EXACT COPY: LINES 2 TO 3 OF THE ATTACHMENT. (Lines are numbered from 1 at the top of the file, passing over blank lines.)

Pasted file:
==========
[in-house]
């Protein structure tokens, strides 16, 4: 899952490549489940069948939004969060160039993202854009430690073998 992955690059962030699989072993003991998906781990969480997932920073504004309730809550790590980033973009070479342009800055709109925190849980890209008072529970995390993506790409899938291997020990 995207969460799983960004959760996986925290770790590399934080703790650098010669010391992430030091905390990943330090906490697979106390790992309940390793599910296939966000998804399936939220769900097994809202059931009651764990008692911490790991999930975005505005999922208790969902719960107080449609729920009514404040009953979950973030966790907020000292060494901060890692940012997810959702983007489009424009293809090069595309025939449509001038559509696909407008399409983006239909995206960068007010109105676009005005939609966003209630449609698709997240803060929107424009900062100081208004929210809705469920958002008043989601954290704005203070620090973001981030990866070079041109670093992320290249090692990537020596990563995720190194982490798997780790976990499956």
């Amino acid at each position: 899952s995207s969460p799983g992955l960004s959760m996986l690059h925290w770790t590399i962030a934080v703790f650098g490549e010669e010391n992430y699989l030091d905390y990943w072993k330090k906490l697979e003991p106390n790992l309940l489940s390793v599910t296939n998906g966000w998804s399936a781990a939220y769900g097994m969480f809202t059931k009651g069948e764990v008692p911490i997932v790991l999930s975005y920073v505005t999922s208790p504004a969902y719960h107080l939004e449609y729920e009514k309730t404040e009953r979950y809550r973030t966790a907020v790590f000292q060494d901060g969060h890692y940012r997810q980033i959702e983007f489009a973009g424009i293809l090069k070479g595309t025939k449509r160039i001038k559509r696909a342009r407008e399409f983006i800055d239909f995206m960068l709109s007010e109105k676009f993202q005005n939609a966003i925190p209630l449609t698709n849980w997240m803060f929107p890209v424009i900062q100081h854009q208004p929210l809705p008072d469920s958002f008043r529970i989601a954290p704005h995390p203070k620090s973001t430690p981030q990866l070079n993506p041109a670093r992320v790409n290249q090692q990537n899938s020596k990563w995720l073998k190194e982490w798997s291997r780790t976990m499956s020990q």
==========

């Protein structure tokens, strides 16, 4: 899952490549489940069948939004969060160039993202854009430690073998 992955690059962030699989072993003991998906781990969480997932920073504004309730809550790590980033973009070479342009800055709109925190849980890209008072529970995390993506790409899938291997020990 995207969460799983960004959760996986925290770790590399934080703790650098010669010391992430030091905390990943330090906490697979106390790992309940390793599910296939966000998804399936939220769900097994809202059931009651764990008692911490790991999930975005505005999922208790969902719960107080449609729920009514404040009953979950973030966790907020000292060494901060890692940012997810959702983007489009424009293809090069595309025939449509001038559509696909407008399409983006239909995206960068007010109105676009005005939609966003209630449609698709997240803060929107424009900062100081208004929210809705469920958002008043989601954290704005203070620090973001981030990866070079041109670093992320290249090692990537020596990563995720190194982490798997780790976990499956």
């Amino acid at each position: 899952s995207s969460p799983g992955l960004s959760m996986l690059h925290w770790t590399i962030a934080v703790f650098g490549e010669e010391n992430y699989l030091d905390y990943w072993k330090k906490l697979e003991p106390n790992l309940l489940s390793v599910t296939n998906g966000w998804s399936a781990a939220y769900g097994m969480f809202t059931k009651g069948e764990v008692p911490i997932v790991l999930s975005y920073v505005t999922s208790p504004a969902y719960h107080l939004e449609y729920e009514k309730t404040e009953r979950y809550r973030t966790a907020v790590f000292q060494d901060g969060h890692y940012r997810q980033i959702e983007f489009a973009g424009i293809l090069k070479g595309t025939k449509r160039i001038k559509r696909a342009r407008e399409f983006i800055d239909f995206m960068l709109s007010e109105k676009f993202q005005n939609a966003i925190p209630l449609t698709n849980w997240m803060f929107p890209v424009i900062q100081h854009q208004p929210l809705p008072d469920s958002f008043r529970i989601a954290p704005h995390p203070k620090s973001t430690p981030q990866l070079n993506p041109a670093r992320v790409n290249q090692q990537n899938s020596k990563w995720l073998k190194e982490w798997s291997r780790t976990m499956s020990q």